“Doctor Oz is helping the congregation at the Abyssinian Baptist Church to get healthy!  Mrs. Patricia Butts, the First Lady at the Abyssinian Baptist Church, says that their congregation is on shaky ground when it comes to health – the church wants to be spiritually and physically healthy.  The congregation at the Abyssinian Baptist Church is predominantly African American, which means that there is a greater risk of Type 2 Diabetes, Hypertension and Heart Disease…. Doctor Oz said that on average, each person at the church is 80 pounds overweight and their real age on average is 11 years older than it should be. “

Thanks, VB, for showing me this.  Dr. Oz’s show has 25% black audience, and mostly female, so this is great to target, given average 80# overweight.  My good buddy Dr. Mike Roizen is medical director of the show.

The recipes are far better than the “traditional,” though the okra/tomatoes (my mother, from Charleston SC, made this all the time) and sweet potatoes are old, old staples.
Still, one must read carefully. The recipes are a great improvement, but salt is still salt, even if “sea” or “Kosher”; too much is bad. African Americans, in particular, should limit salt intake because of high rates of hypertension.  Limiting salt intake in African-Americans might decrease heart attack, death , and stroke by 15-20% (see bar graph below)!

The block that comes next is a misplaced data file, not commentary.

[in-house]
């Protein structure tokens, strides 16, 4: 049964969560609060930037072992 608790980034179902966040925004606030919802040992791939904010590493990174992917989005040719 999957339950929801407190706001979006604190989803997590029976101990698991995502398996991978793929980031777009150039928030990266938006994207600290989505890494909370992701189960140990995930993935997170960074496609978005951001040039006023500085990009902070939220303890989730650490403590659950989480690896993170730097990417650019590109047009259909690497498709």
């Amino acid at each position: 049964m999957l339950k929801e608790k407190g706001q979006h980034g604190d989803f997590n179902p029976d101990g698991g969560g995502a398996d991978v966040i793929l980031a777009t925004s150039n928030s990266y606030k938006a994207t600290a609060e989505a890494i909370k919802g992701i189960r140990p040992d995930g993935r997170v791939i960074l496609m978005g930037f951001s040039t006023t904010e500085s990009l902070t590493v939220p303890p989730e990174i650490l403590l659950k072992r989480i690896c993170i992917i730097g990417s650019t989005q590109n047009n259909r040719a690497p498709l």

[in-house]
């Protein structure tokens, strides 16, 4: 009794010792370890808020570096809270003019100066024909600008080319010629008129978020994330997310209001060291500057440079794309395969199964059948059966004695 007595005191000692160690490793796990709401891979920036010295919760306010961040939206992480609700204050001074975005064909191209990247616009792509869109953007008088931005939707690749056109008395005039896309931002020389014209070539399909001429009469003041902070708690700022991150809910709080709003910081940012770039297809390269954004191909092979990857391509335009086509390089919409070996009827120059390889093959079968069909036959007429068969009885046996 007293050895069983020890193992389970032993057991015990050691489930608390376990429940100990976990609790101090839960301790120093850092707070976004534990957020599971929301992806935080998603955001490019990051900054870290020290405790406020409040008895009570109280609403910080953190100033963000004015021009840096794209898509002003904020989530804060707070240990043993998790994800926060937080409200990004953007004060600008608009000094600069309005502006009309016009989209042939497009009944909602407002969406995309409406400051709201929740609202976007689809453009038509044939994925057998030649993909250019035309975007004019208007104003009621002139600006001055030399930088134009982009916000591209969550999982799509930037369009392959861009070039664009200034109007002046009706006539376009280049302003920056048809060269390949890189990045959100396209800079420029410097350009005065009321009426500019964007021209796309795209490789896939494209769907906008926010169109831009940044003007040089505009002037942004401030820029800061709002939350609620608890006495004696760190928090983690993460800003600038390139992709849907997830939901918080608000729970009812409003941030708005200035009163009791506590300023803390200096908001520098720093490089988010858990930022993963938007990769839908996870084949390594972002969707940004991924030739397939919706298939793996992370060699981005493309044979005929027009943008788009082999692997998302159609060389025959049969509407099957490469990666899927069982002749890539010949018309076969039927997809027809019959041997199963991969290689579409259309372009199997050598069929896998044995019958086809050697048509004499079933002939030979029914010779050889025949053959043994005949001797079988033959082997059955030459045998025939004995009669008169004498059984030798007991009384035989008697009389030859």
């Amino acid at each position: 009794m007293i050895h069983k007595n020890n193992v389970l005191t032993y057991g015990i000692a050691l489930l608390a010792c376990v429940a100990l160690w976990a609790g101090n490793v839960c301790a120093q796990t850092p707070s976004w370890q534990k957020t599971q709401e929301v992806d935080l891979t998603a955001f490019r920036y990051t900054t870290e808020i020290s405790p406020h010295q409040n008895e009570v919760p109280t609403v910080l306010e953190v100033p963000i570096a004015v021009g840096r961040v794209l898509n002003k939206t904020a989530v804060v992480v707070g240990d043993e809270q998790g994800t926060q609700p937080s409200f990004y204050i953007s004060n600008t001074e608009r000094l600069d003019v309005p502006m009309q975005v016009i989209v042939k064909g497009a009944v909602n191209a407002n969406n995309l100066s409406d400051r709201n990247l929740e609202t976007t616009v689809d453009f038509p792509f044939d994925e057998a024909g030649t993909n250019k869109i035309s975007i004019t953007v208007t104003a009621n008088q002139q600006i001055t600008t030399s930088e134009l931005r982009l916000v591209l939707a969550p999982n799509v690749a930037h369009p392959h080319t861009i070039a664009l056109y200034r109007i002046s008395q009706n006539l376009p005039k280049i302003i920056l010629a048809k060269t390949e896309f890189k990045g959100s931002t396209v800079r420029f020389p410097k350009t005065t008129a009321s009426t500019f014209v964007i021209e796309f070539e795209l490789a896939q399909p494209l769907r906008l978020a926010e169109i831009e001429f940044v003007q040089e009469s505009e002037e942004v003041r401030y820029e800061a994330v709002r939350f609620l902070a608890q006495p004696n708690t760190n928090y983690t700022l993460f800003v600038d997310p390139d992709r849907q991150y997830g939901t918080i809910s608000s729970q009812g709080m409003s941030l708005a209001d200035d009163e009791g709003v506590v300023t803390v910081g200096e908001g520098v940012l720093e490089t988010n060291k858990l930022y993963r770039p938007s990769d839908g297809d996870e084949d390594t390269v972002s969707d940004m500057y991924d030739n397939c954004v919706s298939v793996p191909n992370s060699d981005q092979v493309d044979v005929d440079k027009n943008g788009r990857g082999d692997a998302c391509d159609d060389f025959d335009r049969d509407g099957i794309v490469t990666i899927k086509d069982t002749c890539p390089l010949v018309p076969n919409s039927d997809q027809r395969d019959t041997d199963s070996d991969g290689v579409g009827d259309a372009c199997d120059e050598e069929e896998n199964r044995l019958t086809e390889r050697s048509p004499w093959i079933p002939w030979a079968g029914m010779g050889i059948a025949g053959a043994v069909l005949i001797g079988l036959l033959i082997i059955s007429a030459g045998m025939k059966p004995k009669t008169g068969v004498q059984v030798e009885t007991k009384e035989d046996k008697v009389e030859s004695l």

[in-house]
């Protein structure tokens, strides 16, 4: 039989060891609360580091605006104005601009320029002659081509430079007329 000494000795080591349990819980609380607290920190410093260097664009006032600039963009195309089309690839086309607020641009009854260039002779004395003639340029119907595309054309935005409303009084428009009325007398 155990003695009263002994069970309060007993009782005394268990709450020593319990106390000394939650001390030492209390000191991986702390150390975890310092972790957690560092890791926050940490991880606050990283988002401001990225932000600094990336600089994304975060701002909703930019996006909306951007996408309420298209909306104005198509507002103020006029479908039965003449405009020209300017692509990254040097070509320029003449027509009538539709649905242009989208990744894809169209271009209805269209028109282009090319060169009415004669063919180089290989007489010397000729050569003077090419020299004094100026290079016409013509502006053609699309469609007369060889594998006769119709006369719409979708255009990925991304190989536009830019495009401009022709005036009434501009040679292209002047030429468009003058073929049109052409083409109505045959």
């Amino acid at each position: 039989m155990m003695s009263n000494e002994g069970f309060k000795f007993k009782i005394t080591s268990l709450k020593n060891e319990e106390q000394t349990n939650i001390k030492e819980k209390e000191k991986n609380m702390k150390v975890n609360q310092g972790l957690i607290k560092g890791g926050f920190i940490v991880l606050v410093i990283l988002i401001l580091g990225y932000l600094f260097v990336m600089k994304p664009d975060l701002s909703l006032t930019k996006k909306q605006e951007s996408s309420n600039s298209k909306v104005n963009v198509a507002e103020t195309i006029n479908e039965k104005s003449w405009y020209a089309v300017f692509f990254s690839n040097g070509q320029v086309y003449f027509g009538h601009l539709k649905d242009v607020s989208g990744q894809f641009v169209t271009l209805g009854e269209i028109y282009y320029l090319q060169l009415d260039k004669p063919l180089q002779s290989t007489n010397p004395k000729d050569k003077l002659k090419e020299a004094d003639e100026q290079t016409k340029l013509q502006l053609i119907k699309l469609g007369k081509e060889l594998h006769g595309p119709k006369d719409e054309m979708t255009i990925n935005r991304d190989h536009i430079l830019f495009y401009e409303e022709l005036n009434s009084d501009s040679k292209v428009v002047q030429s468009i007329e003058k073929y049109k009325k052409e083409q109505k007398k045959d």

Olive oil is good, but too much is not. I use a TEAspoon of olive oil (40 cal) for my green veggies, and none in my sweet potatoes; 3 TABLEspoons of olive oil are 360 cal!!!

My mom, a proud Charlestonian who loved her okra and tomatoes!

Dr John Ellis MD

Board-certified anesthesiologist, with expertise in cardiovascular anesthesia and the implications of obesity and sleep apnea in anesthesia. See vascularanesthesia.com for professional information. Dr. Ellis has used the strategies in here to: (1) lose 120 lbs over 18 months, (2) stop all antihypertensive medicines, and (3) no longer need CPAP treatment for sleep apnea.

One Comment:

  1. From Heartwire
    US Salt-Reduction Policy Would Save Billions of Dollars

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